Archive | September, 2018

Review of Born to Battle: Grant and Forrest; Shiloh, Vicksburg, and Chattanooga, The Campaigns That Doomed the Confederacy, by Jack Hurst

25 Sep

Jack Hurst’s Born to Battle: Grant and Forrest; Shiloh, Vicksburg, and Chattanooga, The Campaigns That Doomed the Confederacy, formally posits a question that any Civil War historian, amateur or professional, has at one time or another either pondered or been asked: had Nathan Bedford Forrest been given more authority and a larger field command, might he have been able to win the war for the South? Granted, this is not the only thing addressed in what is actually a rather engaging chronicle of some of the critical actions of the Civil War’s Western Theater, nor is it necessarily presented quite so bluntly. But it is surely the primary question readers will be left to ponder after reading through Hurst’s provocative comparison of two of the Civil War’s most effective natural leaders and the battles they fought.


Hurst finds the stories of Grant and Forrest to be remarkably similar, and through their experiences paints a picture of the war in the west that illustrates how it was both fought and determined. The comparison might at first seem jarring to some, but both men came from humble backgrounds, understood how to get the most out of their men, could virtually see through the “fog of war” as few of their contemporaries, and had to prove themselves to their social betters to advance in rank. The crucial difference in the wartime experiences of the two, Hurst finds, lies in the fact that whereas Grant labored for a president who recognized his brilliance and ultimately entrusted him with implementing the strategy that won the war, Forrest was restricted in his advancement by the Confederacy’s class-conscious leadership structure and consequently served practically the whole war as a sideshow in the major theaters of action.

Hurst’s treatment of Grant’s rise from obscurity to preeminent war leader is thoroughly researched and carefully presented even if not necessarily new to most Civil War historians. He presents Grant as a confident, natural leader who, when given the opportunity to demonstrate his talents, was extraordinarily successful. In Forrest, Hurst finds an unlettered man with a rare innate ability to discern battlefield situations and organize events in his favor. As one of the foremost authorities on the life of Forrest (Nathan Bedford Forrest: A Biography), Hurst perhaps might be expected to point out Forrest’s overlooked or frustrated abilities in such an analysis, but this is not hagiography and his findings here should not be dismissed. He offers a thoroughly-researched account of the way class manifested itself in the Confederate leadership structure and the times the “Wizard of the Saddle” was blocked in his aspirations for more influence and watched as lesser leaders were advanced in his stead. In contrast to the free hand eventually given Grant, Hurst believes that the South’s “blue-blooded leadership” in large part squandered Forrest’s uncanny talent.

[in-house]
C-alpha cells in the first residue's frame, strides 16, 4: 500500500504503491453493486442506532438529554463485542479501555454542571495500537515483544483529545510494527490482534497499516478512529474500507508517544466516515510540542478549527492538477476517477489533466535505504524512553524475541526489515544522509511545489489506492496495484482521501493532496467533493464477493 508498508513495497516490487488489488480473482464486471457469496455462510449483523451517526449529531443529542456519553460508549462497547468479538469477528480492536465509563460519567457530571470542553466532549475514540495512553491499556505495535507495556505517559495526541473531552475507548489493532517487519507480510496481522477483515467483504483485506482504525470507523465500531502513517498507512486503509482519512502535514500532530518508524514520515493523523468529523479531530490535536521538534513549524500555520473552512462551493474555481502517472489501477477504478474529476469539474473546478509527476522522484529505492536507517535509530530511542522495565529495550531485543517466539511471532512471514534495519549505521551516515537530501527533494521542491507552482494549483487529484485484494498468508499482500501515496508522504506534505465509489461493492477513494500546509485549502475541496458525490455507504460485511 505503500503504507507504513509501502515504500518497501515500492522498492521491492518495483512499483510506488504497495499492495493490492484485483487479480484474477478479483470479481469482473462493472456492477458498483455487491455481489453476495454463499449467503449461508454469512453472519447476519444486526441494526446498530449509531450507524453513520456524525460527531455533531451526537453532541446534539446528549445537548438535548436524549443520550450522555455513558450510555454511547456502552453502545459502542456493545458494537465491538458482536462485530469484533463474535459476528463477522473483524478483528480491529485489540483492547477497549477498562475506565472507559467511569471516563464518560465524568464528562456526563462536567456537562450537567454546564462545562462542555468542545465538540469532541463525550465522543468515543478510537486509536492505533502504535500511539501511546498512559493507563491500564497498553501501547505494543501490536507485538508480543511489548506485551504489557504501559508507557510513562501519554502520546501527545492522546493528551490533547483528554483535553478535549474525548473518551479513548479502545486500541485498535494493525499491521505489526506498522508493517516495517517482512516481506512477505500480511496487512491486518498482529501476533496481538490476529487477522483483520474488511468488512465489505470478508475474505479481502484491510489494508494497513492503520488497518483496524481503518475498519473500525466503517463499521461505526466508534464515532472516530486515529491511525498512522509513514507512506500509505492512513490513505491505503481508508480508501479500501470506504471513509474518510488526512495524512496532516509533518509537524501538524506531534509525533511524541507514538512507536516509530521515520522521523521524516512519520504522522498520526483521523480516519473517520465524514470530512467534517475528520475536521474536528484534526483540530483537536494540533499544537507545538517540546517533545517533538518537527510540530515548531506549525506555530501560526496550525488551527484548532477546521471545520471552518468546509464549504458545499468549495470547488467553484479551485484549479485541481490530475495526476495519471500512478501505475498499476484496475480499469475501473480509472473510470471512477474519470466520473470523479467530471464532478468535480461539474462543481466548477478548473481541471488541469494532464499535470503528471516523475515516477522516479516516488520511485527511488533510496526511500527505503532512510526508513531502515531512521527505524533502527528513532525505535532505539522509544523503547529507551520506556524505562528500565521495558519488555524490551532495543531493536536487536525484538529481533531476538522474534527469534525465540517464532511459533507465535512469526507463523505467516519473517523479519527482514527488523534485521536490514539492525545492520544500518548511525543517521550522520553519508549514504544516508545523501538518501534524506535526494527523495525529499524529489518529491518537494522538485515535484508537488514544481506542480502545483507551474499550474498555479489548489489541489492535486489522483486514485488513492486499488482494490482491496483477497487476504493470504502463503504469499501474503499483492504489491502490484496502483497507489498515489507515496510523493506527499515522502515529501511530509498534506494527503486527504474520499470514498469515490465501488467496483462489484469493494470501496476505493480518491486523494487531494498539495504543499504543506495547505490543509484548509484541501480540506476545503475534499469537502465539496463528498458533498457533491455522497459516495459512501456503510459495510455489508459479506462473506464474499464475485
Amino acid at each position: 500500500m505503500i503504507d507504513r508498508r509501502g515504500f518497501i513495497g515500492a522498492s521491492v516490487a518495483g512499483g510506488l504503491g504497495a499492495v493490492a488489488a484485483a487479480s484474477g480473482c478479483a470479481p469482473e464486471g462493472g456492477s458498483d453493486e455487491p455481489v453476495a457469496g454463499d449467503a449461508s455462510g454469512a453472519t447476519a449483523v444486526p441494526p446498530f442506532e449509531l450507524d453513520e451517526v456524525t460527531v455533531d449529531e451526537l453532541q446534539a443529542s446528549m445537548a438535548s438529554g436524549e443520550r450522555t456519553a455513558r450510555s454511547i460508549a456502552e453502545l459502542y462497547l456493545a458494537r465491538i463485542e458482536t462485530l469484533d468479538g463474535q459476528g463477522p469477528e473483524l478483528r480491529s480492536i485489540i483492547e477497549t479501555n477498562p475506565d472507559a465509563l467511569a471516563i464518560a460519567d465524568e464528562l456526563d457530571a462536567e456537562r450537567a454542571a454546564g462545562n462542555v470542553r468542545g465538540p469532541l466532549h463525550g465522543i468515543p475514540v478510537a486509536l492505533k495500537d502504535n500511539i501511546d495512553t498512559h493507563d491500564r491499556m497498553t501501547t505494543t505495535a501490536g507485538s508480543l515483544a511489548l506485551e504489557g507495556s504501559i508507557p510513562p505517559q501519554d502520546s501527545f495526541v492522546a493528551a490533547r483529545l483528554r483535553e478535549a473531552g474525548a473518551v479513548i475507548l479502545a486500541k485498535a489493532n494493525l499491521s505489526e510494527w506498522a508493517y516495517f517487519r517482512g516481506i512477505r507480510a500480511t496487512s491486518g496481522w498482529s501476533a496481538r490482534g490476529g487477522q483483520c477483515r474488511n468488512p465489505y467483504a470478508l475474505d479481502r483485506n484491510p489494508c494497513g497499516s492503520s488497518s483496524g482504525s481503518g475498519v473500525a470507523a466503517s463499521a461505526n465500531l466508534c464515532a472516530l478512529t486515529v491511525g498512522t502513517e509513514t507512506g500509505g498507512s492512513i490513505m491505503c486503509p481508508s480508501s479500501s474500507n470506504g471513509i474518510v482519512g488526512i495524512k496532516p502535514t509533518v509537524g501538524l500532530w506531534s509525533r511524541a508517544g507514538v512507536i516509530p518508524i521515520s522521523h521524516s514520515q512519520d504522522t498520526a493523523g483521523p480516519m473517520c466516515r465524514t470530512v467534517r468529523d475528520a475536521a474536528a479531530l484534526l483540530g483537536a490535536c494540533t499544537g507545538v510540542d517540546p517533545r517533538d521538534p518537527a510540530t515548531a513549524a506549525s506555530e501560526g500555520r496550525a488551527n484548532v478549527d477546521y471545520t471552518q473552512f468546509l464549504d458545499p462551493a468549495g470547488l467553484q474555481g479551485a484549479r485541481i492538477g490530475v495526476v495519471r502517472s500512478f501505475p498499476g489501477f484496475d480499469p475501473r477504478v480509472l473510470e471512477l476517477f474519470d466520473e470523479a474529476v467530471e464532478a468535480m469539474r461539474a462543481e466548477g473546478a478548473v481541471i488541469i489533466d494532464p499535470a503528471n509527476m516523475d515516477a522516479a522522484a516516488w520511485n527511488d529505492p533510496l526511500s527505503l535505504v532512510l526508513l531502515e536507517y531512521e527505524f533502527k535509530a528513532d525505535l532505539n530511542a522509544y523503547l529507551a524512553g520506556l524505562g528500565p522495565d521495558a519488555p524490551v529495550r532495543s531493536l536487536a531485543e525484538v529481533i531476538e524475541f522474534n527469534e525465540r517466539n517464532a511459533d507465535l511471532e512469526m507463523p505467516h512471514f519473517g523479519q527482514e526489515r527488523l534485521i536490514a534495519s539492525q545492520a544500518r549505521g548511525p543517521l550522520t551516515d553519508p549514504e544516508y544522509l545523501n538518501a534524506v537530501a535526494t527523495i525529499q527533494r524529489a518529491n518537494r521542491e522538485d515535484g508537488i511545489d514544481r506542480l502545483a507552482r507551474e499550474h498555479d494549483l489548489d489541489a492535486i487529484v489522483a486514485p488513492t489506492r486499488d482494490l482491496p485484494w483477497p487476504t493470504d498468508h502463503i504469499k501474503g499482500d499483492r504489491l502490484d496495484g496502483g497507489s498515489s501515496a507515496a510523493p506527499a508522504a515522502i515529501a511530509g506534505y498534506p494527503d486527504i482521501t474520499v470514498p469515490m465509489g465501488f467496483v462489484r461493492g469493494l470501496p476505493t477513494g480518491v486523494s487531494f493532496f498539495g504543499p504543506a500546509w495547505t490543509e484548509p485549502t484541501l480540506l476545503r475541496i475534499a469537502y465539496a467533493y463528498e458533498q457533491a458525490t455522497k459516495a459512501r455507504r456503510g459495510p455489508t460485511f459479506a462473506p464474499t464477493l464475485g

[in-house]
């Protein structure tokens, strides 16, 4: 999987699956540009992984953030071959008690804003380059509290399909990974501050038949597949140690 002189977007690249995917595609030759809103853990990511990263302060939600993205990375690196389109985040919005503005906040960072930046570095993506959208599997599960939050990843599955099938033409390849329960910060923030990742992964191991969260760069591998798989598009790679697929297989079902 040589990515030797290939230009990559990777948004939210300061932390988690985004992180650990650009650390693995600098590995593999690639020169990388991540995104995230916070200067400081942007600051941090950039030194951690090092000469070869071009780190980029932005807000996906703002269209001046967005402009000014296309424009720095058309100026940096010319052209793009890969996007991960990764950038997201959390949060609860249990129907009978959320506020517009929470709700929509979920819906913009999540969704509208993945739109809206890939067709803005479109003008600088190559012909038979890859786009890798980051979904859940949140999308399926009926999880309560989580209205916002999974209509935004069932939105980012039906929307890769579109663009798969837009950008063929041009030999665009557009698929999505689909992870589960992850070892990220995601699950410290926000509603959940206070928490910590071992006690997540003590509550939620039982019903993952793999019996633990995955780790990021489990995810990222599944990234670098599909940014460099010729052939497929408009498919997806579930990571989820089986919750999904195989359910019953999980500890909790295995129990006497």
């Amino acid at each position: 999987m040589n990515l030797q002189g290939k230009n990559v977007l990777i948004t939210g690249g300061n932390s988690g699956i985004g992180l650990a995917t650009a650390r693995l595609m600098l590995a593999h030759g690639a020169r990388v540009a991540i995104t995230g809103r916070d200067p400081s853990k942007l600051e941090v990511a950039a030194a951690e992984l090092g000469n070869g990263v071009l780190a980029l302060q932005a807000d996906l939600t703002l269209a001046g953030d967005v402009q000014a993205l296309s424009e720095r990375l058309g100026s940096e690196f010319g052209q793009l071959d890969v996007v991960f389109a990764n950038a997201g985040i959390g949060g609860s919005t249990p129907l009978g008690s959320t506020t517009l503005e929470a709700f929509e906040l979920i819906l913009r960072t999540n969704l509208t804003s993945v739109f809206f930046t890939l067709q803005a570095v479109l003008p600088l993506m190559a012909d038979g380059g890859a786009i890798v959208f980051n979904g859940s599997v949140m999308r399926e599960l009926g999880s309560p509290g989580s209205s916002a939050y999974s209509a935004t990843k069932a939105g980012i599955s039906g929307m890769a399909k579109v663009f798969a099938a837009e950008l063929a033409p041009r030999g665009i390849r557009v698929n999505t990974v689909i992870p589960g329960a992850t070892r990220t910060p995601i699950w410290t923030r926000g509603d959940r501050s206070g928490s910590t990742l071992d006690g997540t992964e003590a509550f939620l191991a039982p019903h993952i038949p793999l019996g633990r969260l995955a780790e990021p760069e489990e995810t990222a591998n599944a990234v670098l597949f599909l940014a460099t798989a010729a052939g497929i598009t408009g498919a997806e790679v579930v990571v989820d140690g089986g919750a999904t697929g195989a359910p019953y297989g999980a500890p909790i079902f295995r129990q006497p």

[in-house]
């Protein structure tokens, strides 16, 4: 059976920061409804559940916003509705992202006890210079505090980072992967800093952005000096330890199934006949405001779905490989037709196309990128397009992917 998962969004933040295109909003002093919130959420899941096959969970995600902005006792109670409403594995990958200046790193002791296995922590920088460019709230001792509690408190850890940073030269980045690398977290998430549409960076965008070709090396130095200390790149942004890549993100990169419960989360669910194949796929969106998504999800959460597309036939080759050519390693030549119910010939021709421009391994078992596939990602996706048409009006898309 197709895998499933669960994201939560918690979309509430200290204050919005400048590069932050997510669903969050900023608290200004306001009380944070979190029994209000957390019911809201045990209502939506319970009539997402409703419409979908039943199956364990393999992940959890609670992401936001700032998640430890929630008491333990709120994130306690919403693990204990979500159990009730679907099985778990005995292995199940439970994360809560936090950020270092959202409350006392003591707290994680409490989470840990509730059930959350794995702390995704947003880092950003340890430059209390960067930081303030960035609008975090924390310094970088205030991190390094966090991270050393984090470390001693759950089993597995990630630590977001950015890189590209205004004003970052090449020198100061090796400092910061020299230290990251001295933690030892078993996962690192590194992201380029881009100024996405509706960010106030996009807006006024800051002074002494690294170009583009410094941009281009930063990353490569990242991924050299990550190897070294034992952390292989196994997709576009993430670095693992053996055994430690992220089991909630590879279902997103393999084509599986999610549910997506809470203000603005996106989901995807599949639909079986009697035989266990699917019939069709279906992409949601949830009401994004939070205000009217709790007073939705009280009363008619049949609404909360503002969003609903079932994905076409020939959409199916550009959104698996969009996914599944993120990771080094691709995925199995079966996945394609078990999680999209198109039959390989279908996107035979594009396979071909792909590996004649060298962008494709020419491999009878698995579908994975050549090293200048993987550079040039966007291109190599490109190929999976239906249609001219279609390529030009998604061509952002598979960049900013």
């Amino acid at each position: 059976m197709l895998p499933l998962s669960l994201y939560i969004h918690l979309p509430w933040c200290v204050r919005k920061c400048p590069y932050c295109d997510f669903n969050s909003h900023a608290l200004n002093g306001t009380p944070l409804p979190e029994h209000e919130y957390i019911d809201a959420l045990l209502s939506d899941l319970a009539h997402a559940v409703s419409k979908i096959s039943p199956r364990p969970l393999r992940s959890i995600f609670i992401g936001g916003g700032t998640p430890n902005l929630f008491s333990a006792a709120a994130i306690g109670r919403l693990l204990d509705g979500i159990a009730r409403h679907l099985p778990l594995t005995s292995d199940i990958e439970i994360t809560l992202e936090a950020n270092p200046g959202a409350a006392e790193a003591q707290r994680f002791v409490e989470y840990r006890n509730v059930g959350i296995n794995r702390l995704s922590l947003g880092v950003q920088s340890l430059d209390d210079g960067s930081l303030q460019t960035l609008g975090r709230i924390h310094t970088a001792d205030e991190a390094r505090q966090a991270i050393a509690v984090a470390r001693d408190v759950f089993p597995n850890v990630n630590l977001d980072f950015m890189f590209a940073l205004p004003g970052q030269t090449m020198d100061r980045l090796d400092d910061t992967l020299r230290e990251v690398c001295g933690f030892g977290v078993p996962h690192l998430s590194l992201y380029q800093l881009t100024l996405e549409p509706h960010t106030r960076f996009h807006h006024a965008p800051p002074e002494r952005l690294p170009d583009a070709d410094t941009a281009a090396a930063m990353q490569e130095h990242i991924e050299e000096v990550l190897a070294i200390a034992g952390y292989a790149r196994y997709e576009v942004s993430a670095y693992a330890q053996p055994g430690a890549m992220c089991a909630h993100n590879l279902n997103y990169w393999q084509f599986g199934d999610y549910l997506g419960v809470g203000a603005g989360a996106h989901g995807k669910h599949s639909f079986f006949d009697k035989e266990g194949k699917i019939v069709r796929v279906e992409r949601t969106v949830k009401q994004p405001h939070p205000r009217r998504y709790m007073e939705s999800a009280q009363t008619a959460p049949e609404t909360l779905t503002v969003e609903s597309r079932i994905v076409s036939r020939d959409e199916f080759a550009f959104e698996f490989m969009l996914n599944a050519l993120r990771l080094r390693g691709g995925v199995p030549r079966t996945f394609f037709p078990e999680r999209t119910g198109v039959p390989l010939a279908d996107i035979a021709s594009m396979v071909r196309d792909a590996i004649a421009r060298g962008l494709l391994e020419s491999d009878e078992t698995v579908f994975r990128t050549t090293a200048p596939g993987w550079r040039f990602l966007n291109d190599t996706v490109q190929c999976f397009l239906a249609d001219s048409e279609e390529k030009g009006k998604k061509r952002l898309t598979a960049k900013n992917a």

Still, Born to Battle is not at heart a hypothetical narrative about one of the Civil War’s most persistent “what ifs;” it is a unique analysis of what the author sees as some of its defining campaigns and the leadership decisions that decided them. While Hurst shows that trusting Grant was unequivocally one of the better moves made by either side during the war, he stops short of suggesting specifically what Forrest might have been able to accomplish with a more central role in the major campaigns of the western theatre. This is well, for this is truly an unanswerable question. Forrest essentially operated as a small-scale cavalry raider for much of the war, and it is uncertain whether he might have been able to translate his stunning success in that role into victories at the head of a larger body of foot soldiers. In truth, it is hard to imagine Forrest, famously headstrong, impatient, and barely literate, in any different capacity. But the fact that he never got a chance in itself is a command decision worthy of our consideration. Speculation aside, Hurst’s exploration of how Forrest was viewed and utilized by the Confederacy’s officers and leadership is the primary strength of the book. This is a volume that will appeal primarily to knowledgeable readers of Civil War history already well-versed in the campaigns it discusses, but well worth the read for anyone interested in how individual leadership decisions won them and, by extension, the larger war.